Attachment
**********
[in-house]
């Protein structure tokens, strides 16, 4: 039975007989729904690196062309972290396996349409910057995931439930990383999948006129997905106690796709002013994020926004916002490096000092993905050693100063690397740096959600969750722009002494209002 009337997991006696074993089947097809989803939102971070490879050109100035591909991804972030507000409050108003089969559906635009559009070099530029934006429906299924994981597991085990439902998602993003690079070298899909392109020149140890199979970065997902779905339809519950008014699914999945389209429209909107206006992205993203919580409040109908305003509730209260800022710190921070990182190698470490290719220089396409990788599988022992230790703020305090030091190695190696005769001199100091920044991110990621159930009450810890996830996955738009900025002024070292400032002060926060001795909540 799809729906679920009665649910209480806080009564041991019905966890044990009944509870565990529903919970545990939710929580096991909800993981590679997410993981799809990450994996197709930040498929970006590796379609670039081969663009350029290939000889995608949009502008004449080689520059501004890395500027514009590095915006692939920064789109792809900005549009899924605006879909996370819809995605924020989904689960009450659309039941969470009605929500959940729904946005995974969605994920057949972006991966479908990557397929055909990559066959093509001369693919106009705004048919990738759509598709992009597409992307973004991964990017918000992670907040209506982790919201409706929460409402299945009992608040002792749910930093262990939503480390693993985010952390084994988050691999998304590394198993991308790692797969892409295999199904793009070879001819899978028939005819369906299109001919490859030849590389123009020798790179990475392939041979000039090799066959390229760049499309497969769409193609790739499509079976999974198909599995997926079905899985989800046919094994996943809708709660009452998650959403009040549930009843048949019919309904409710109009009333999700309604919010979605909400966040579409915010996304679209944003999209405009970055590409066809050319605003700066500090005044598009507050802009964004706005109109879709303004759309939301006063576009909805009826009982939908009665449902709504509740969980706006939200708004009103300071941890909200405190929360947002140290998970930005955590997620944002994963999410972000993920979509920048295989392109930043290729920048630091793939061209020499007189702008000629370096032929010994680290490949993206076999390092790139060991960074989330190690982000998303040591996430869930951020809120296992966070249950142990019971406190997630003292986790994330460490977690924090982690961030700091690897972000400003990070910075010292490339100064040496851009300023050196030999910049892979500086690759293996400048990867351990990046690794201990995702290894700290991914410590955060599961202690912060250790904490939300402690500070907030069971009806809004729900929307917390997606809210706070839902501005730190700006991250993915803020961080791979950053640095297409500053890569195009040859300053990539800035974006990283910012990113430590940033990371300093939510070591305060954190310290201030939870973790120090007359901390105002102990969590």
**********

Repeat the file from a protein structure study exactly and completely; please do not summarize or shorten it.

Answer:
[in-house]
């Protein structure tokens, strides 16, 4: 039975007989729904690196062309972290396996349409910057995931439930990383999948006129997905106690796709002013994020926004916002490096000092993905050693100063690397740096959600969750722009002494209002 009337997991006696074993089947097809989803939102971070490879050109100035591909991804972030507000409050108003089969559906635009559009070099530029934006429906299924994981597991085990439902998602993003690079070298899909392109020149140890199979970065997902779905339809519950008014699914999945389209429209909107206006992205993203919580409040109908305003509730209260800022710190921070990182190698470490290719220089396409990788599988022992230790703020305090030091190695190696005769001199100091920044991110990621159930009450810890996830996955738009900025002024070292400032002060926060001795909540 799809729906679920009665649910209480806080009564041991019905966890044990009944509870565990529903919970545990939710929580096991909800993981590679997410993981799809990450994996197709930040498929970006590796379609670039081969663009350029290939000889995608949009502008004449080689520059501004890395500027514009590095915006692939920064789109792809900005549009899924605006879909996370819809995605924020989904689960009450659309039941969470009605929500959940729904946005995974969605994920057949972006991966479908990557397929055909990559066959093509001369693919106009705004048919990738759509598709992009597409992307973004991964990017918000992670907040209506982790919201409706929460409402299945009992608040002792749910930093262990939503480390693993985010952390084994988050691999998304590394198993991308790692797969892409295999199904793009070879001819899978028939005819369906299109001919490859030849590389123009020798790179990475392939041979000039090799066959390229760049499309497969769409193609790739499509079976999974198909599995997926079905899985989800046919094994996943809708709660009452998650959403009040549930009843048949019919309904409710109009009333999700309604919010979605909400966040579409915010996304679209944003999209405009970055590409066809050319605003700066500090005044598009507050802009964004706005109109879709303004759309939301006063576009909805009826009982939908009665449902709504509740969980706006939200708004009103300071941890909200405190929360947002140290998970930005955590997620944002994963999410972000993920979509920048295989392109930043290729920048630091793939061209020499007189702008000629370096032929010994680290490949993206076999390092790139060991960074989330190690982000998303040591996430869930951020809120296992966070249950142990019971406190997630003292986790994330460490977690924090982690961030700091690897972000400003990070910075010292490339100064040496851009300023050196030999910049892979500086690759293996400048990867351990990046690794201990995702290894700290991914410590955060599961202690912060250790904490939300402690500070907030069971009806809004729900929307917390997606809210706070839902501005730190700006991250993915803020961080791979950053640095297409500053890569195009040859300053990539800035974006990283910012990113430590940033990371300093939510070591305060954190310290201030939870973790120090007359901390105002102990969590």